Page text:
Raman spectroscopic imaging for quantification of depth-dependent and local heterogeneities in native and engineered cartilage.
Albro MB., Bergholt MS., St-Pierre JP., Vinals Guitart A., Zlotnick HM., Evita EG., Stevens MM.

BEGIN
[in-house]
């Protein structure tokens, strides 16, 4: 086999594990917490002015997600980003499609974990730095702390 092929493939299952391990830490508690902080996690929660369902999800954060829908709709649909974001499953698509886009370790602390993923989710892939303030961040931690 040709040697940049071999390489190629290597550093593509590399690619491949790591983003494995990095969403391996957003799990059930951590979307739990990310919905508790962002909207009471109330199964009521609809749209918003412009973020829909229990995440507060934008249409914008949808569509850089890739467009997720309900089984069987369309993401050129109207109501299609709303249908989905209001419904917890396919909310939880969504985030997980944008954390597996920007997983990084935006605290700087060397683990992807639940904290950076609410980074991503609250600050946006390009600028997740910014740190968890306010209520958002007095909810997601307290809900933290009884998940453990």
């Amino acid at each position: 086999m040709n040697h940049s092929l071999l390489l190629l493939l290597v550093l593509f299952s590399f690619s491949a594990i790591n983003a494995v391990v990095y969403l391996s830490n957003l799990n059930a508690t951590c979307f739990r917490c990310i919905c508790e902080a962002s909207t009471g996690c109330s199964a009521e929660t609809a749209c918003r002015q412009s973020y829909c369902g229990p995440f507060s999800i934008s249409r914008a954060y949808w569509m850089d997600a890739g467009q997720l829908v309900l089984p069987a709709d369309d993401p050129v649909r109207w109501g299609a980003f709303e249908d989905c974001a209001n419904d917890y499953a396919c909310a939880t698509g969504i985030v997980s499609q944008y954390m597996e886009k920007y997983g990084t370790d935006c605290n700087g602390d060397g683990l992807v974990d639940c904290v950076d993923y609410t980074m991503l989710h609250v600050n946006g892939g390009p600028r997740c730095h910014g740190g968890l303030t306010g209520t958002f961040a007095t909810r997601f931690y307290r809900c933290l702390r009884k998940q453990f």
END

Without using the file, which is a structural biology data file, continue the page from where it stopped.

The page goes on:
Articular cartilage possesses a remarkable, mechanically-robust extracellular matrix (ECM) that is organized and distributed throughout the tissue to resist physiologic strains and provide low friction during articulation. The ability to characterize the make-up and distribution of the cartilage ECM is critical to both understand the process by which articular cartilage undergoes disease-related degeneration and to develop novel tissue repair strategies to restore tissue functionality. However, the ability to quantitatively measure the spatial distribution of cartilage ECM constituents throughout the tissue has remained a major challenge. In this experimental investigation, we assessed the analytical ability of Raman micro-spectroscopic imaging to semi-quantitatively measure the distribution of the major ECM constituents in cartilage tissues. Raman spectroscopic images were acquired of two distinct cartilage tissue types that possess large spatial ECM gradients throughout their depth: native articular cartilage explants and large engineered cartilage tissue constructs. Spectral acquisitions were processed via multivariate curve resolution to decompose the "fingerprint" range spectra (800-1800 cm-1) to the component spectra of GAG, collagen, and water, giving rise to the depth dependent concentration profile of each constituent throughout the tissues. These Raman spectroscopic acquired-profiles exhibited strong agreement with profiles independently acquired via direct biochemical assaying of spatial tissue sections. Further, we harness this spectroscopic technique to evaluate local heterogeneities through the depth of cartilage. This work represents a powerful analytical validation of the accuracy of Raman spectroscopic imaging measurements of the spatial distribution of biochemical components in a biological tissue and shows that it can be used as a valuable tool for quantitatively measuring the distribution and organization of ECM constituents in native and engineered cartilage tissue specimens.